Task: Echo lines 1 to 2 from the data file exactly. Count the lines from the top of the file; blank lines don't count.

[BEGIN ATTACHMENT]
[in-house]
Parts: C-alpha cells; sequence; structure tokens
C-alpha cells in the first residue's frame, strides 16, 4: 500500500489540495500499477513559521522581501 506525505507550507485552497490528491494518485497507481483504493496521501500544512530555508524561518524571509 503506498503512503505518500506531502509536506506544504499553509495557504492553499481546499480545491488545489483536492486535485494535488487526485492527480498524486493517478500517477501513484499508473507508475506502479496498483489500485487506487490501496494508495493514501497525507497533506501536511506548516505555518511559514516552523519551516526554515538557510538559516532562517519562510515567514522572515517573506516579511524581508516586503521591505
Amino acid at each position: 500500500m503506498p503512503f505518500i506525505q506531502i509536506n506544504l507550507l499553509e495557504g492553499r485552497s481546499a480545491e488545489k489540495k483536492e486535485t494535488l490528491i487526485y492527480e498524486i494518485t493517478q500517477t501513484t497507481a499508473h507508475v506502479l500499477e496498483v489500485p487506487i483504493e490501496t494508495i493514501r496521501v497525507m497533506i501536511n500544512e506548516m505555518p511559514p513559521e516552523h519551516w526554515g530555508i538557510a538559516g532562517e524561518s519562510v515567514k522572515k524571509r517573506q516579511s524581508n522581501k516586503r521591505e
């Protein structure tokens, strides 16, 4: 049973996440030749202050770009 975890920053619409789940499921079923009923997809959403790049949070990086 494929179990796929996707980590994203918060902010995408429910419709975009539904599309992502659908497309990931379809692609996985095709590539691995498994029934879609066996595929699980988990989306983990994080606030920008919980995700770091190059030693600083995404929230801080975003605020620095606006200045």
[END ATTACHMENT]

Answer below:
[in-house]
Parts: C-alpha cells; sequence; structure tokens